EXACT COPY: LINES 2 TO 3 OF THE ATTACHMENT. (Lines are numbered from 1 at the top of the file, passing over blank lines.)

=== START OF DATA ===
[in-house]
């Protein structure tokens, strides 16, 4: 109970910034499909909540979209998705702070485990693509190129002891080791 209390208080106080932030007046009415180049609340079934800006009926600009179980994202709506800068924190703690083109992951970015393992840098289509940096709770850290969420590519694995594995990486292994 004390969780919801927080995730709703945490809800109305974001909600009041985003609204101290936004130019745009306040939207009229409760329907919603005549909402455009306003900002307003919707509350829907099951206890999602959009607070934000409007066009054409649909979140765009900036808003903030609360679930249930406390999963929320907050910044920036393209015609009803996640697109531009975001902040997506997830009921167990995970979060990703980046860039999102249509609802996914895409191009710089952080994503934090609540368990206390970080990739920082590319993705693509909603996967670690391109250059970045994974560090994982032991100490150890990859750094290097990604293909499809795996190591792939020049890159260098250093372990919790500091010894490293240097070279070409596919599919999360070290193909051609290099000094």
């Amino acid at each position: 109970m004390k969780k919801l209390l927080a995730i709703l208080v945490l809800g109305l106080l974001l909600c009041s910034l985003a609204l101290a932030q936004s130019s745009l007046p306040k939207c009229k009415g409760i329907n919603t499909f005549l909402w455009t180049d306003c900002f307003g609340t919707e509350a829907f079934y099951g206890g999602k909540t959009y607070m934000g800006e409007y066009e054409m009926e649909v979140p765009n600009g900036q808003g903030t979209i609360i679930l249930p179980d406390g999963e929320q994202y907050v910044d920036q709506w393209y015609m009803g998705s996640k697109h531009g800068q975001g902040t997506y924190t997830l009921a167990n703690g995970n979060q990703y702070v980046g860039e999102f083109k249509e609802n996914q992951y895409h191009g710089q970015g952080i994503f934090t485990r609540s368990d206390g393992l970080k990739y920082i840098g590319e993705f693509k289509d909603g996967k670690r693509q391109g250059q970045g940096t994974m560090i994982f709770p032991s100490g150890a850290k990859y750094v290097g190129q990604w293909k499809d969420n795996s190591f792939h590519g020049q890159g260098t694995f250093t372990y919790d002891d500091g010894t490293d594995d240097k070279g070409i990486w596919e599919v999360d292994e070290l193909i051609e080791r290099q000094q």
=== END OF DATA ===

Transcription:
């Protein structure tokens, strides 16, 4: 109970910034499909909540979209998705702070485990693509190129002891080791 209390208080106080932030007046009415180049609340079934800006009926600009179980994202709506800068924190703690083109992951970015393992840098289509940096709770850290969420590519694995594995990486292994 004390969780919801927080995730709703945490809800109305974001909600009041985003609204101290936004130019745009306040939207009229409760329907919603005549909402455009306003900002307003919707509350829907099951206890999602959009607070934000409007066009054409649909979140765009900036808003903030609360679930249930406390999963929320907050910044920036393209015609009803996640697109531009975001902040997506997830009921167990995970979060990703980046860039999102249509609802996914895409191009710089952080994503934090609540368990206390970080990739920082590319993705693509909603996967670690391109250059970045994974560090994982032991100490150890990859750094290097990604293909499809795996190591792939020049890159260098250093372990919790500091010894490293240097070279070409596919599919999360070290193909051609290099000094």
């Amino acid at each position: 109970m004390k969780k919801l209390l927080a995730i709703l208080v945490l809800g109305l106080l974001l909600c009041s910034l985003a609204l101290a932030q936004s130019s745009l007046p306040k939207c009229k009415g409760i329907n919603t499909f005549l909402w455009t180049d306003c900002f307003g609340t919707e509350a829907f079934y099951g206890g999602k909540t959009y607070m934000g800006e409007y066009e054409m009926e649909v979140p765009n600009g900036q808003g903030t979209i609360i679930l249930p179980d406390g999963e929320q994202y907050v910044d920036q709506w393209y015609m009803g998705s996640k697109h531009g800068q975001g902040t997506y924190t997830l009921a167990n703690g995970n979060q990703y702070v980046g860039e999102f083109k249509e609802n996914q992951y895409h191009g710089q970015g952080i994503f934090t485990r609540s368990d206390g393992l970080k990739y920082i840098g590319e993705f693509k289509d909603g996967k670690r693509q391109g250059q970045g940096t994974m560090i994982f709770p032991s100490g150890a850290k990859y750094v290097g190129q990604w293909k499809d969420n795996s190591f792939h590519g020049q890159g260098t694995f250093t372990y919790d002891d500091g010894t490293d594995d240097k070279g070409i990486w596919e599919v999360d292994e070290l193909i051609e080791r290099q000094q």